I stumbled across the following link right now:
In my opinion this kind of sealing up a device is an unacceptable measurement.
I suggest you check if there is such a security measurement documented and if it is boycott the respective producer.
ha! with backlight working! 😉
localhost ~ # uname -a
Linux localhost 3.1.10-00008-g03975b1-dirty #106 SMP PREEMPT Wed Apr 11 12:43:53 CEST 2012 armv7l ARMv7 Processor rev 0 (v7l) adam GNU/Linux
BenBE asked me to give him some advice how to open and manipulate network devices from user space.
Although it's not really a kernel hacking issue, as his way of asking proposed I'll post the respective link after all, because I've promised.
Usually you use APIs for such a purpose.
In this case its the library called Libdnet and the project page can be found under the following URL:
I just have taken a look into Debian's package viewer and somehow the relevant header ( /usr/include/dnet/tun.h )
is missing ( packages broken/outdated? O.o)
Anyway, the header file would only tell us that much (Thx to benny for the tip with the highlighter! 😉 ):
* Network tunnel device.
* Copyright (c) 2001 Dug Song
* $Id: tun.h,v 1.2 2005/01/25 21:29:12 dugsong Exp $
typedef struct tun tun_t;
tun_t *tun_open(struct addr *src, struct addr *dst, int mtu);
int tun_fileno(tun_t *tun);
const char *tun_name(tun_t *tun);
ssize_t tun_send(tun_t *tun, const void *buf, size_t size);
ssize_t tun_recv(tun_t *tun, void *buf, size_t size);
tun_t *tun_close(tun_t *tun);
#endif /* DNET_TUN_H */
An example can be found a little more deeper on the following site:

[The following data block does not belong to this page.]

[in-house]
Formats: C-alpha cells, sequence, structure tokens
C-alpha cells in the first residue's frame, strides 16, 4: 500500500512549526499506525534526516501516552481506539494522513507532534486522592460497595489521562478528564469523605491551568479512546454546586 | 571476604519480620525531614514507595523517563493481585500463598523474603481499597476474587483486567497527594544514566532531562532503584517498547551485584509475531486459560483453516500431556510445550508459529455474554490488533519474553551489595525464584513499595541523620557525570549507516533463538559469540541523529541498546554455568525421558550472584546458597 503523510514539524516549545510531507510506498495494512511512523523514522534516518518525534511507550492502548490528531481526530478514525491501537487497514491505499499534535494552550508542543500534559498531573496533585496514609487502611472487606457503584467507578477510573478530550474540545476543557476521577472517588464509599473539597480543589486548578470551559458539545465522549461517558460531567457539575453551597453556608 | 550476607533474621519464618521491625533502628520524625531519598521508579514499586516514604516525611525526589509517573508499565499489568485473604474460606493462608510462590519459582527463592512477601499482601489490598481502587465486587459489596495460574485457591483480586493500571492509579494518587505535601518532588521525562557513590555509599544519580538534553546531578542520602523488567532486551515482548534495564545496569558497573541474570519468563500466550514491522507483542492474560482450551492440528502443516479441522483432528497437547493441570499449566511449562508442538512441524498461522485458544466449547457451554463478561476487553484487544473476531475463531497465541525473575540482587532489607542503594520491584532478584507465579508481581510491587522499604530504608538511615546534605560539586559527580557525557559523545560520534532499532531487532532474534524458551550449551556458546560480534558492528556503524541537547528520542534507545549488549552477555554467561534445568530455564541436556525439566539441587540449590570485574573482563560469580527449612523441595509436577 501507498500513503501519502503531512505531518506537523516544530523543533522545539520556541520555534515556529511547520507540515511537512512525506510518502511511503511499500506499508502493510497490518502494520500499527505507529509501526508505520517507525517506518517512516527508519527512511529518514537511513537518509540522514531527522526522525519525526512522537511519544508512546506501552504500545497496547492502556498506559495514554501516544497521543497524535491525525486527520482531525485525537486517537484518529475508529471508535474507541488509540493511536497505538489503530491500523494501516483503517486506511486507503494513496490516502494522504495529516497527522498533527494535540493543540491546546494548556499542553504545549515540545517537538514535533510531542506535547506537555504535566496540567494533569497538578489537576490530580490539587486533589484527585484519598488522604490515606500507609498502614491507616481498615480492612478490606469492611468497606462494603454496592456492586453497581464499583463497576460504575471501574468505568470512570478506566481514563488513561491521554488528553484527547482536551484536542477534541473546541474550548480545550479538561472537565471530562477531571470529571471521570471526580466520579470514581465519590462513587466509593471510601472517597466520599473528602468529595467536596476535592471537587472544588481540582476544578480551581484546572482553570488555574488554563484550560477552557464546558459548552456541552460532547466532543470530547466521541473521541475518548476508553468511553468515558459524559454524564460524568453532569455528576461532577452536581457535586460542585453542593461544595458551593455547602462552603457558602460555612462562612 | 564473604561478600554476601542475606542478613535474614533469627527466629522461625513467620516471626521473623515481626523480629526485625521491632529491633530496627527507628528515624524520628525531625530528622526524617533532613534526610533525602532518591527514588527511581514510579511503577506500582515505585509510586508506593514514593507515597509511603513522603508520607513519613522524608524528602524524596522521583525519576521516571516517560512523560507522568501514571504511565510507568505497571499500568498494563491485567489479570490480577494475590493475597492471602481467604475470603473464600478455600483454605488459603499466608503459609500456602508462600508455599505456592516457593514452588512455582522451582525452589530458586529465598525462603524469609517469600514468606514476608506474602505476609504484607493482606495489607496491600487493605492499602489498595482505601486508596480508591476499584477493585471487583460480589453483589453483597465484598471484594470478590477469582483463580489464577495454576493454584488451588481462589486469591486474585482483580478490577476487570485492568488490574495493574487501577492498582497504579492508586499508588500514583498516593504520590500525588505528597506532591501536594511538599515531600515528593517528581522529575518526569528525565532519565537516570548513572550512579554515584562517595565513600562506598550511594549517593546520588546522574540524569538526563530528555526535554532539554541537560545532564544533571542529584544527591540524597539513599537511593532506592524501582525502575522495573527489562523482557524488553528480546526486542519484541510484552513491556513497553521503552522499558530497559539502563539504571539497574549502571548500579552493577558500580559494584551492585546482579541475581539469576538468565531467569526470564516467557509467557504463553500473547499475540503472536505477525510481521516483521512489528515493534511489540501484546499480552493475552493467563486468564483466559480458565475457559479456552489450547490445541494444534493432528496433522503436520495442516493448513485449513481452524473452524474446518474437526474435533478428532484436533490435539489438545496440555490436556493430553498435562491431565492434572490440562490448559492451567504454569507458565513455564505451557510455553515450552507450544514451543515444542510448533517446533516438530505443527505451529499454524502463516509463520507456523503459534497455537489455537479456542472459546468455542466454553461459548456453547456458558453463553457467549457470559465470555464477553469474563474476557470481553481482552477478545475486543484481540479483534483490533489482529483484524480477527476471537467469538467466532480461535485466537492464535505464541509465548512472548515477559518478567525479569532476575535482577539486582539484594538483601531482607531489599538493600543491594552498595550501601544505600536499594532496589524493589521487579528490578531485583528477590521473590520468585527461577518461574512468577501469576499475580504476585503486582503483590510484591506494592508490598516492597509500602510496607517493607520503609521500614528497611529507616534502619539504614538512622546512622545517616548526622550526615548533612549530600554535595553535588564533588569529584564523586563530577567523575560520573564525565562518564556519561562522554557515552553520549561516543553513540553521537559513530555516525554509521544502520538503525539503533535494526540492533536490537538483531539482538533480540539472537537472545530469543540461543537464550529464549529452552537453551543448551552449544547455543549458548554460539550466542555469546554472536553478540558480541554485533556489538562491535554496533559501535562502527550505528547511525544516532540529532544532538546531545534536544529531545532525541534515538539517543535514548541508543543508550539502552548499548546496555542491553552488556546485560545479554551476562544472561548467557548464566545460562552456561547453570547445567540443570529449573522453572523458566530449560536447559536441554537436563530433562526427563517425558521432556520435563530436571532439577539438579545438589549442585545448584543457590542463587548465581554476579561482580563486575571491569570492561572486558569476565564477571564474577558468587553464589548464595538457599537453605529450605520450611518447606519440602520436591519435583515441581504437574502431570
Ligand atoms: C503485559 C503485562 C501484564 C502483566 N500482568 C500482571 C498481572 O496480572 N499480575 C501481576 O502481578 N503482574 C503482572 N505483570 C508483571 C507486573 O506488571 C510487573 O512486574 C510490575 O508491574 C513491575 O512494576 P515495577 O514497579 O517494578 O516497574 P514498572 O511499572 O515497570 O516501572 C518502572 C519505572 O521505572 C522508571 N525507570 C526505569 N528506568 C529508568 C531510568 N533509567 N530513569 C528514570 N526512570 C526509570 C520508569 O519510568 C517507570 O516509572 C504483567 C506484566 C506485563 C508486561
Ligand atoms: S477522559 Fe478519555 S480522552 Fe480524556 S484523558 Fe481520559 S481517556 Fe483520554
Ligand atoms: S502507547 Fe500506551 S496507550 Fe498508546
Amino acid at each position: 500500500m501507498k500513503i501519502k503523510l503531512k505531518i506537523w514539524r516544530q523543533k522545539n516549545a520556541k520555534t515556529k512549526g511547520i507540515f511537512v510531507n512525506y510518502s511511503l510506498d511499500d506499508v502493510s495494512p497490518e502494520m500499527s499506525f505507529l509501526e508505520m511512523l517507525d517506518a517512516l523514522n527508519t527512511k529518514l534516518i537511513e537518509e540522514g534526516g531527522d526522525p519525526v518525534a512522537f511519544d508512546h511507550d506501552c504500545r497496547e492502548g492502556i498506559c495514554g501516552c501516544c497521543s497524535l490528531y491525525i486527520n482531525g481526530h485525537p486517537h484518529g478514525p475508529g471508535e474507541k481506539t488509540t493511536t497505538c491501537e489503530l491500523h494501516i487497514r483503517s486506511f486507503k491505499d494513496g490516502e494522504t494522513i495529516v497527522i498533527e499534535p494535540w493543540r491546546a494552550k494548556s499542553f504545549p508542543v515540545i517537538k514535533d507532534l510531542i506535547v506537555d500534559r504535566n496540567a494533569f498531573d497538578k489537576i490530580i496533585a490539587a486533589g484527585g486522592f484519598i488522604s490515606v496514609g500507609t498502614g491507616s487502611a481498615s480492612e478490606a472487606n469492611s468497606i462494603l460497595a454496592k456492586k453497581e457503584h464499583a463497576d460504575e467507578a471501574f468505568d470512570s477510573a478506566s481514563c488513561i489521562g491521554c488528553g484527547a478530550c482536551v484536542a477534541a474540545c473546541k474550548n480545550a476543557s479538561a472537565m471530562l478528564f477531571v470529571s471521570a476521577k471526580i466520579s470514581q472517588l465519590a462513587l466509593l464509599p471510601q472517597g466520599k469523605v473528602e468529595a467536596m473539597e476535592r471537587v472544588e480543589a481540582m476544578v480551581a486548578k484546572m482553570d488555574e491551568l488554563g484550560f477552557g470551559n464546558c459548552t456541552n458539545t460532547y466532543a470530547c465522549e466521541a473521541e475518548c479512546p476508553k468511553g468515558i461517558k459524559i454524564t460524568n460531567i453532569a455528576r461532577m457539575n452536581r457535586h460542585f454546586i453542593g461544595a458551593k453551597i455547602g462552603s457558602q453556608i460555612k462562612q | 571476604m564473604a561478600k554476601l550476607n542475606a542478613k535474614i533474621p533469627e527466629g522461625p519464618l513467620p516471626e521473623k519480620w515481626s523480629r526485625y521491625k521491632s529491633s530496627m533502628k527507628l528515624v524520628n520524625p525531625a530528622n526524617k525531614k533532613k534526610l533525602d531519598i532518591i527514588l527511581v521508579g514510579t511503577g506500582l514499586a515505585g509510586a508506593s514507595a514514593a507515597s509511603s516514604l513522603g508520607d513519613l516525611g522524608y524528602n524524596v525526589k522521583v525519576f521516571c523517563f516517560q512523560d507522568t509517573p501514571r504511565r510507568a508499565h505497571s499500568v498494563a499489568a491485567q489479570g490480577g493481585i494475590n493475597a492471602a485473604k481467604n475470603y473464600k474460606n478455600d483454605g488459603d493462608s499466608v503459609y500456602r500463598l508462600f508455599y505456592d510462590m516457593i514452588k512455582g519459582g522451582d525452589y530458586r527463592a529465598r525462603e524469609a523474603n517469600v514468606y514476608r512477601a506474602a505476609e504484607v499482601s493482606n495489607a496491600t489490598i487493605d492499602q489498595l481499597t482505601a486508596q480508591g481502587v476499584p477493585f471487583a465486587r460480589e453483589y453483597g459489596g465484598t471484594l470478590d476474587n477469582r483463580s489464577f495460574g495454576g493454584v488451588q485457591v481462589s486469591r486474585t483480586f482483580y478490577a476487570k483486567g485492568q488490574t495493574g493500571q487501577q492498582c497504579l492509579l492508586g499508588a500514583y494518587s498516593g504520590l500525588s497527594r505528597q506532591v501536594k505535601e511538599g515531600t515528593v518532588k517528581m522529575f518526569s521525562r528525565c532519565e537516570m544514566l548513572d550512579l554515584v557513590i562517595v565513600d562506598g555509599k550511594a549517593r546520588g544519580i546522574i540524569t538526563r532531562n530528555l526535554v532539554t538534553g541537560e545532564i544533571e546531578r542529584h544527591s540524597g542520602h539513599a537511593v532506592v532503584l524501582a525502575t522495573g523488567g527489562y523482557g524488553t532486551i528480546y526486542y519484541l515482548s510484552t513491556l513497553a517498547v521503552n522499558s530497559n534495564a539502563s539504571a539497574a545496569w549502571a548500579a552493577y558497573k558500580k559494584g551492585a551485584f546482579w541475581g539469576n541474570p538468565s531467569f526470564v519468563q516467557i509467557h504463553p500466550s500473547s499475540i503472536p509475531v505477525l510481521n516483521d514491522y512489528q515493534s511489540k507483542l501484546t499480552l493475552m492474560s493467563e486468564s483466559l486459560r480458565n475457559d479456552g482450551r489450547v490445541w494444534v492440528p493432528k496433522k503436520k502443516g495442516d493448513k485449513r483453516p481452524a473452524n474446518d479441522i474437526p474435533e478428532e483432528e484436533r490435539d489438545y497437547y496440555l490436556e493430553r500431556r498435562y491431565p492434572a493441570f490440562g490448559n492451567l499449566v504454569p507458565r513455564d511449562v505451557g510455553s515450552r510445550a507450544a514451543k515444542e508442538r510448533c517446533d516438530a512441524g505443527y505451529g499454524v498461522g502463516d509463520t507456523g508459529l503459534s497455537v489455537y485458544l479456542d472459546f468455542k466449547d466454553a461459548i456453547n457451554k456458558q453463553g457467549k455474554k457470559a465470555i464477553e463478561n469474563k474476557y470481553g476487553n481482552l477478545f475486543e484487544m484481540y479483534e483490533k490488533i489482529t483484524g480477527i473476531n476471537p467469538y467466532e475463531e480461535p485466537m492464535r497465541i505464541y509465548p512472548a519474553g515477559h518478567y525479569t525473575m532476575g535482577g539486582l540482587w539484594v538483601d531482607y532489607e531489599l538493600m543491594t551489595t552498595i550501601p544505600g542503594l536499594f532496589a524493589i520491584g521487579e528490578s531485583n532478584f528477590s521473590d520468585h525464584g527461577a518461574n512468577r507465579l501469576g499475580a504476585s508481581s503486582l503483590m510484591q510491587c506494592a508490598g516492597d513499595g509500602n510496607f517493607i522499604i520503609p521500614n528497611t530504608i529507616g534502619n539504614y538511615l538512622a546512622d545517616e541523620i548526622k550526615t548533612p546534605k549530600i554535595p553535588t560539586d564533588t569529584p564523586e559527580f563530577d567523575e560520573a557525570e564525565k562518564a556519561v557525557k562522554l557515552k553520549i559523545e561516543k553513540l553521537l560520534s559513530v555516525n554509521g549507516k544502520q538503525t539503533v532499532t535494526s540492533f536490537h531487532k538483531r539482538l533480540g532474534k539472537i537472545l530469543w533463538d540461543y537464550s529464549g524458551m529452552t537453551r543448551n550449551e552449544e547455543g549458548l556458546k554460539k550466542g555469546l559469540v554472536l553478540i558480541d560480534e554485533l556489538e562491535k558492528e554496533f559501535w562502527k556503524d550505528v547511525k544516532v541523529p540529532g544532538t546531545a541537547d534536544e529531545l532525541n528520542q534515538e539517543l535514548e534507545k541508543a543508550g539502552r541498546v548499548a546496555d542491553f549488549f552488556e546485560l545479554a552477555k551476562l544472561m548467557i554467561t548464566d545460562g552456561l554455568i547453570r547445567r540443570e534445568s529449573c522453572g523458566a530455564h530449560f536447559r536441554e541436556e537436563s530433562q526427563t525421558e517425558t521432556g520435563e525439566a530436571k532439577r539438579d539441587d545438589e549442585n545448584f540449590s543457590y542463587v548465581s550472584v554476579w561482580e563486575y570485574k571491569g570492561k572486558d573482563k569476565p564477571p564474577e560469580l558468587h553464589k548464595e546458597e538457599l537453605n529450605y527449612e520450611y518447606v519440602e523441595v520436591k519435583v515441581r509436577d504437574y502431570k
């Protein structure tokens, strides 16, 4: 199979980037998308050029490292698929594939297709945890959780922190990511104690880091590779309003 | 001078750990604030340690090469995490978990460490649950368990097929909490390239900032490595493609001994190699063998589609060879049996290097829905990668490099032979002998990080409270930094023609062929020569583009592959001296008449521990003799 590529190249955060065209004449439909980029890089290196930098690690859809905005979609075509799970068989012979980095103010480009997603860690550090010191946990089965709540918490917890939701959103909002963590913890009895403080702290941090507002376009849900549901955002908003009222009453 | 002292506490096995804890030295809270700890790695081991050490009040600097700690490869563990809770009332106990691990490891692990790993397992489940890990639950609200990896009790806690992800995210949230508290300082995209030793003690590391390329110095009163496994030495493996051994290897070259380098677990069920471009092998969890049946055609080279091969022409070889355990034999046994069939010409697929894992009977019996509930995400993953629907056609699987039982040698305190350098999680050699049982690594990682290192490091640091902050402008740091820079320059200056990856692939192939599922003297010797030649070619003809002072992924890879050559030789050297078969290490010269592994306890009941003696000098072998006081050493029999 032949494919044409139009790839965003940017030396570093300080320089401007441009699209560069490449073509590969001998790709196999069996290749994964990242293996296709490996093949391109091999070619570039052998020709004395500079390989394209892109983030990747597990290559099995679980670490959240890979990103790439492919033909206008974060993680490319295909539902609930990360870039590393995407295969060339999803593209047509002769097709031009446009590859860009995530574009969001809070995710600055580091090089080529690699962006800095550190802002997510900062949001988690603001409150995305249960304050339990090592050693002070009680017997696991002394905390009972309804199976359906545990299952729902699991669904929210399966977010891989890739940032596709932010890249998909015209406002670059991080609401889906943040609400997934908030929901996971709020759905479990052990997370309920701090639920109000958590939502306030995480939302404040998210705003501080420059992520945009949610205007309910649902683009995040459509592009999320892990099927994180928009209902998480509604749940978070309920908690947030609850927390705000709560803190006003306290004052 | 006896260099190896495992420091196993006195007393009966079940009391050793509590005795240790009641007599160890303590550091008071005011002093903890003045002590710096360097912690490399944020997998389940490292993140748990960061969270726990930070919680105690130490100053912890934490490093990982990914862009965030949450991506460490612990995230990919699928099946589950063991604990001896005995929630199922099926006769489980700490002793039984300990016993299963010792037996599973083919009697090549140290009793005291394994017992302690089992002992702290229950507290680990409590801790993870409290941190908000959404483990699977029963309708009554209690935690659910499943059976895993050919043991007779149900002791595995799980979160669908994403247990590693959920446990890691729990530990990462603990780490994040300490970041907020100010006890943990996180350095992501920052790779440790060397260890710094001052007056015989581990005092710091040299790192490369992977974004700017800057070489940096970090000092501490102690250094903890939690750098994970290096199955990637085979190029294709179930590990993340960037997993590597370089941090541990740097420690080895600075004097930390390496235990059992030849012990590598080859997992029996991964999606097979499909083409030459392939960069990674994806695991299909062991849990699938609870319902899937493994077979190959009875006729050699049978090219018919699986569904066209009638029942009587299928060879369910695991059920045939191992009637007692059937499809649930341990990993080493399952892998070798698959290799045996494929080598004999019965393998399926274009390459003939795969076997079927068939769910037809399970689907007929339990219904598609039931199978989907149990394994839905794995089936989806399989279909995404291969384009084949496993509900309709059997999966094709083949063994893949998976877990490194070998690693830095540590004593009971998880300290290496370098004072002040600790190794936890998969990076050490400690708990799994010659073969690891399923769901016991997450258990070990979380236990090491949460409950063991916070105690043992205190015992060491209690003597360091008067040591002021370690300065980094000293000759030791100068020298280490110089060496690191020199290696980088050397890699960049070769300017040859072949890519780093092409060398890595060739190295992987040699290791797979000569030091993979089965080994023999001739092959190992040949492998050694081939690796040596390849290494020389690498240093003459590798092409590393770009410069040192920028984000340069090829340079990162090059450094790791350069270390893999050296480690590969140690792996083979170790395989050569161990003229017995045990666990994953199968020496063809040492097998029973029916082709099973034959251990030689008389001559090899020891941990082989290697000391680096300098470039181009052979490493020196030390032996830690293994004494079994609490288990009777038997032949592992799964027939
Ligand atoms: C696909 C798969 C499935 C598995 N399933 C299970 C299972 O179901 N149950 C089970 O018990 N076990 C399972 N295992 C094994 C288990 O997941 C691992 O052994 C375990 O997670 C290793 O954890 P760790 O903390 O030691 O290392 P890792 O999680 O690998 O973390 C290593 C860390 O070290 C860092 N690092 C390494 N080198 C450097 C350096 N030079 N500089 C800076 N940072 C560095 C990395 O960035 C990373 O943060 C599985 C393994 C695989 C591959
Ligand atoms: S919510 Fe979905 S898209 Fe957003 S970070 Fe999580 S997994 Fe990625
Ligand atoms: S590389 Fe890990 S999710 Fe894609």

By using libudev for dynamic file checking and path allocation
you could also make it a little more dynamic and flexible.
(Using hardcoded strings in order to allocate files is usually a very bad idea)
bash_vi asked me to write a short resume about how to emerge programs by using the ramfs for speedup.
Here's how to do so:
mount -t ramfs -o size=2g ramfs /var/tmp/portage/
- The "-t ramfs" is obviously self explainatory.
- The "-o size" tells the ramfs driver how much space of the RAM should be reserved for this specific mount point.
- "/var/tmp/portage/" is the place where portage usually unpacks the source boundles and begins to compile them.
You can also put it into your
/etc/fstab in order to keep it for each reboot with
echo -e "ramfs\t/var/tmp/portage/\tramfs\tsize=2g\t0\t0" >> /etc/fstab
Now you can compile your stuff within RAMFS
At least someone got Plasma-Active running on the NI Adam:
But 2.6.38 , where 3.2 would be recent is really a NO-GO.
Why don't you write code which can be merged into upstream again?
I'm really pissed.
It's again the same shit as with my HTC dream (or should I say nightmare?)
Ages outdated kernel, branches with drivers which are that badly written that they can never be merged into Torvalds master again.
Dudes! Can't you have a look over to Texas Instruments?!
The OMAP is well documented, there are free drivers available and there is always support in main.
WTF? What use is a kernel where no peripherial drivers are available within the official, recent kernel?!
Long time has it been, now a tech-update
KDE4 and Gentoo
It's the small things in life which are important, like for example, finally figuring out, that just replacing "%d : %n" with "%d : %w" in my Konsole-profile finally also makes Konsole show me the recent package, emerge is compiling in the title-bar (like xterm always does)
Tomorrow my 16GB µSD card should arrive, on which I'll install Kubuntu-Mobile, in order to test Plasma-Active on my GTA04
I'm really working this time on the stuff.
It's ETHZ matter of a year strechted onto two, so this time, it's doable... Hopefully...
It's looks well so far, anyway... 😉